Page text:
Thomas B. Allen's kids' book George Washington, Spymaster looks like fun from front to back. Not only is it about spying (oooh!), but National Geographic Books has used all the tricks in a designer's bag. Messages are hidden on the front cover and many pages inside. The book offers a transcription of Maj. Benjamin Tallmadge's code book and examples of secret messages. The usual period (and not-so-period) engravings we see in children's books about the Revolution are supplemented with new art in woodblock style by Cheryl Harness. The typeface is artfully distressed Caslon. Even the small size of the book evokes the 18th century.
But how reliable is the book's information? Espionage is always a murky subject, and years after a war it gets even harder to separate truth from wishful claims. Stories of spying are a great way to burnish a family's or town's patriotic standing. They can explain an ancestor who didn't seem to do much. They can even explain an ancestor who acted like a Loyalist. "Grandpa John? Oh, he only said all those things to maintain his cover. He was in contact with General Washington all along." And if there's no documentation for those family claims—well, that shows how deep under cover Grandpa and Grandma had to be!
In that vein, I don't believe the legend of John Honeyman and the Battle of Trenton (pp. 46-9)—and neither does David H. Fischer. The stories of Alexander Bryan (75), "Old Mom" Rinker (101-2), and Lydia Darragh (102-8) seem to be equally free of contemporaneous documentation. They may be true, they may be fiction, they may be a mix of the two. Allen notes that family lore is the source for most of those tales but tells them anyway, alongside stories with strong contemporaneous documentation. I suspect this actually puts the period spy stories at a disadvantage since they're full of murk, false starts, and loose ends—like real life. The grandmothers' tales, on the other hand, were polished by years of telling and retelling before they were captured on paper.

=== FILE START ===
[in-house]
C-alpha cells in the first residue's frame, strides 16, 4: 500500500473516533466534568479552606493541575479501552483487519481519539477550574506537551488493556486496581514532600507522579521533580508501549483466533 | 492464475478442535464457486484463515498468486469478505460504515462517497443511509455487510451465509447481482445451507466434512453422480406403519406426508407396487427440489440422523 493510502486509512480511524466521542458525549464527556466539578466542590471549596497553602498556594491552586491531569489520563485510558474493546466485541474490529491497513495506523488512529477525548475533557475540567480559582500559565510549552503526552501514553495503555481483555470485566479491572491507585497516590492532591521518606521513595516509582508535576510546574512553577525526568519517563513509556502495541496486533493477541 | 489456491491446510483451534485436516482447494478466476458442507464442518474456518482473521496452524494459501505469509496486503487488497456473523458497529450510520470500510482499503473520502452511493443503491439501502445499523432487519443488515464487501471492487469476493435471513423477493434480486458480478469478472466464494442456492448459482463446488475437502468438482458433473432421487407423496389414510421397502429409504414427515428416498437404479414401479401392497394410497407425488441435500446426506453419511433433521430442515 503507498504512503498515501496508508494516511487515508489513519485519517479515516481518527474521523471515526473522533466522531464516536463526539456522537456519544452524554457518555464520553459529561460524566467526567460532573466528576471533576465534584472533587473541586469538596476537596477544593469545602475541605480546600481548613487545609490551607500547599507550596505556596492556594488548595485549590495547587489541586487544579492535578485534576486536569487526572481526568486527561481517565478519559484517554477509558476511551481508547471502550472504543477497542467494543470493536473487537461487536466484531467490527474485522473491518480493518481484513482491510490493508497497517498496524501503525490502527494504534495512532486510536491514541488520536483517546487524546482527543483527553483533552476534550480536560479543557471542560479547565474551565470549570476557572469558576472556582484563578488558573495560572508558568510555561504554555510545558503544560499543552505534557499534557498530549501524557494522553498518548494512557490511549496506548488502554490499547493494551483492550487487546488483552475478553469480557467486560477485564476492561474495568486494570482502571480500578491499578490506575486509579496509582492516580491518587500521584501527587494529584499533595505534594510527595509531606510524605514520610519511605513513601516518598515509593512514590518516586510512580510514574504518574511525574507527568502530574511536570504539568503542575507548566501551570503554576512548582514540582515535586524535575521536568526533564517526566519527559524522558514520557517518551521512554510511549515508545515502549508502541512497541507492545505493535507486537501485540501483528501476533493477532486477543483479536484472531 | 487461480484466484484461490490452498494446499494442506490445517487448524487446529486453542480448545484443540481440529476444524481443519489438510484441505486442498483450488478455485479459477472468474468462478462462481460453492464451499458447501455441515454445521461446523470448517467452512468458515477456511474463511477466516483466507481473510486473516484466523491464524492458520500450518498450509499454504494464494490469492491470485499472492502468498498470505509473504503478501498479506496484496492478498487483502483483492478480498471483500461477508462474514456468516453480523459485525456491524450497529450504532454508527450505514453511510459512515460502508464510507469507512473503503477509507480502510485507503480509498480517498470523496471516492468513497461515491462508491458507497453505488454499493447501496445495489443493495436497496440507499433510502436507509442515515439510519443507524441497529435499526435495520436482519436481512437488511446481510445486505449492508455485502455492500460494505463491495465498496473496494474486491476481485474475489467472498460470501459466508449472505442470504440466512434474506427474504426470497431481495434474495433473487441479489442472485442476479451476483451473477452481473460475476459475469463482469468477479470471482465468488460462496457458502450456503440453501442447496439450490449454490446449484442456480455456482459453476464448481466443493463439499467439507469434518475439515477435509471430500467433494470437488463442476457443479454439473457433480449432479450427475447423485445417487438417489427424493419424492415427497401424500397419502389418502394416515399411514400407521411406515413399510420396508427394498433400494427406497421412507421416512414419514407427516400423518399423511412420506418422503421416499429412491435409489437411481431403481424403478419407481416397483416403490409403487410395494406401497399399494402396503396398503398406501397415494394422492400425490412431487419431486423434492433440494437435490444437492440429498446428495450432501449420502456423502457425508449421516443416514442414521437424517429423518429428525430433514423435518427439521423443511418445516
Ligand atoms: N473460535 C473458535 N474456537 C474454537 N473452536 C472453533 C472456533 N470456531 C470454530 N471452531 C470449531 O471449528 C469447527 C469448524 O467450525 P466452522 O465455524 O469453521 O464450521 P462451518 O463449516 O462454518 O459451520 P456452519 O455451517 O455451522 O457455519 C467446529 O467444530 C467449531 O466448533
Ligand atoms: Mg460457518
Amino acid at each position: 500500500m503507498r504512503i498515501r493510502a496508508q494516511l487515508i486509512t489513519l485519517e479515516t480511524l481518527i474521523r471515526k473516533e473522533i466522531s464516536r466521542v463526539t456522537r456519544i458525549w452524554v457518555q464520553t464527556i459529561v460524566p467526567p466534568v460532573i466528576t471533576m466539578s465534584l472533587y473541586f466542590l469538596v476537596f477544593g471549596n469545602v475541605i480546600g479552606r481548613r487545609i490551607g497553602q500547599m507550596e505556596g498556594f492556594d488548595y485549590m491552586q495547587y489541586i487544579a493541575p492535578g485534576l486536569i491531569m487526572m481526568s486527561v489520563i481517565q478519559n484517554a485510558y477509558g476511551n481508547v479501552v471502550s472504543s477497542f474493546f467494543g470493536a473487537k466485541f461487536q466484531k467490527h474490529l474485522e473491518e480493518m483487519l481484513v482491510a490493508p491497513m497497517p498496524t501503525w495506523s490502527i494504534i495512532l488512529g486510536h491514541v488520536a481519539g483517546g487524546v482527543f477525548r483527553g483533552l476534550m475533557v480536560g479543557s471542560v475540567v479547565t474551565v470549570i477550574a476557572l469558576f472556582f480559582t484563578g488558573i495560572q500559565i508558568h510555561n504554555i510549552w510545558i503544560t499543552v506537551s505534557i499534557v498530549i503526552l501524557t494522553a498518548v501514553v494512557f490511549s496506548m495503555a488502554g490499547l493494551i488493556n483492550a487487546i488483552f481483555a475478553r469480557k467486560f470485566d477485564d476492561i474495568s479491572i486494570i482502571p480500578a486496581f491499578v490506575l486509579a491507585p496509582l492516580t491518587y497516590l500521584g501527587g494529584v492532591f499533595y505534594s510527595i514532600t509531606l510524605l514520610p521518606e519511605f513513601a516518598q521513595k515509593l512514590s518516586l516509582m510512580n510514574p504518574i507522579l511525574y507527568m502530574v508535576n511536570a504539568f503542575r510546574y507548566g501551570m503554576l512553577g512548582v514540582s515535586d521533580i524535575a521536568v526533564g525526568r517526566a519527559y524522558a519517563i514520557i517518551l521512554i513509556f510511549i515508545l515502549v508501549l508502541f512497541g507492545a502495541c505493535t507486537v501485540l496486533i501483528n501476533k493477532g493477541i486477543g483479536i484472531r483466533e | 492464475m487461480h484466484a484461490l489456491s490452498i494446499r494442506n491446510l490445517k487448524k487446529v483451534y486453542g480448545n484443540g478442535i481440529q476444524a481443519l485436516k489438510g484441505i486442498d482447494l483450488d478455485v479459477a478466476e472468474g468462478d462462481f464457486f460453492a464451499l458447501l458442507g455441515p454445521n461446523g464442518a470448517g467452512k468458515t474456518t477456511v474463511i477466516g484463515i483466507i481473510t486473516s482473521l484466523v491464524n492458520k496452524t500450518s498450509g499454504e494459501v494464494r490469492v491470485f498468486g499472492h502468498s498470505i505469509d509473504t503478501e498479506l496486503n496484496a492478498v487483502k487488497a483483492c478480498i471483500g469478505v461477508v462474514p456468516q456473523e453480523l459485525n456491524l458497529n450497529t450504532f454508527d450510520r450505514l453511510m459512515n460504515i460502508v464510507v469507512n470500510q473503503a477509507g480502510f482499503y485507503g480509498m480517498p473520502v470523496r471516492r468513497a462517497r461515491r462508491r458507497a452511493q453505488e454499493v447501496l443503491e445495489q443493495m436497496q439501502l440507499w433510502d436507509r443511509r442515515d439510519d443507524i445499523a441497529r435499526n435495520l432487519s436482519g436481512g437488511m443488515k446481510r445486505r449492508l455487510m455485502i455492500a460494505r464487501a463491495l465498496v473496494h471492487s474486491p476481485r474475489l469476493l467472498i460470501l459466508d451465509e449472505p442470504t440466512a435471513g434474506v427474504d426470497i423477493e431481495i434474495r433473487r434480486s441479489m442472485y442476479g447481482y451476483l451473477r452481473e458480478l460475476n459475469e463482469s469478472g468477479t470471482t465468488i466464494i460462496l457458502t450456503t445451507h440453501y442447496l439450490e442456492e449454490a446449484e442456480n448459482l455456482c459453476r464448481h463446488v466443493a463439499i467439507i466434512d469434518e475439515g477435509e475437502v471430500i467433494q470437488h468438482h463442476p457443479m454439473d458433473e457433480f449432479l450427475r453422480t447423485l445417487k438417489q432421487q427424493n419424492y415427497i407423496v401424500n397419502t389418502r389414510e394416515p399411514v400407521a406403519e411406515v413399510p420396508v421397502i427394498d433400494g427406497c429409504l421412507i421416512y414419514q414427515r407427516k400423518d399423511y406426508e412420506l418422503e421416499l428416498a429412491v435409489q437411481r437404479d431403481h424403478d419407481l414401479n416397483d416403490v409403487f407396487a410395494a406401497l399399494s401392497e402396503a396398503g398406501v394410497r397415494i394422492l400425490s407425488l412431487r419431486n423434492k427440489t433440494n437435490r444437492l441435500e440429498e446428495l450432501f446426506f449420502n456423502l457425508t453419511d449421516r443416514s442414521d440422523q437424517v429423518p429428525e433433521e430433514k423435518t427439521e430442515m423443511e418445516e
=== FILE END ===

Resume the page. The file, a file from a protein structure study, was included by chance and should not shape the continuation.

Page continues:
(See this posting for a link to my paper on grandmothers' tales.)
Since I concentrate my research on the start of the Revolution in New England, I know rather little about what went on down in New York, Philadelphia, and other tropical climes. I can't say whether Allen's portrayal of Tallmadge, Darragh, John Andre, Nathan Hale, Hercules Mulligan, and other figures is reasonably accurate. But it makes me nervous when I see the book is mistaken on some Boston details:
- Gen. Thomas Gage didn't order troops to arrest John Hancock and Samuel Adams in Lexington on their way to Concord, as page 27 says. Patriots thought that was probably the British column's mission, and prepared accordingly, but our intelligence is a lot better now because we have Gage's papers (at the Clements Library in Ann Arbor). We have two drafts of the general's orders. We have his intelligence file, telling us what he was tracking. We also have lots of eyewitness testimony about what the British soldiers did in Lexington after it had sent the local militia fleeing. Nothing points to an attempt to capture Hancock and Adams.
- Allen says James Lovell was among the Patriots who broke the cipher that Dr. Benjamin Church and printer John Fleeming used to communicate in late 1775 (37). Lovell was deep into codes later in the war, but at that time he was locked up tight in Boston jail.
- George Robert Twelves Hewes did not become "a Patriot after seeing his shop 'pulled down and burned by British troops'" (168). The army converted his little shoemaking shop into firewood in the winter of 1775-76. By that time, Hewes had chased a British soldier for mugging a woman, witnessed the Boston Massacre, pushed his way into the Boston Tea Party, and argued with a Customs man, prompting a major riot on his behalf in January 1774. Hewes was a staunch Patriot well before the war started.
So my bottom line on George Washington, Spymaster: Kids, treat this book like a spymaster treats a new intelligence source. Enjoy the stories and the games, but don't believe every word.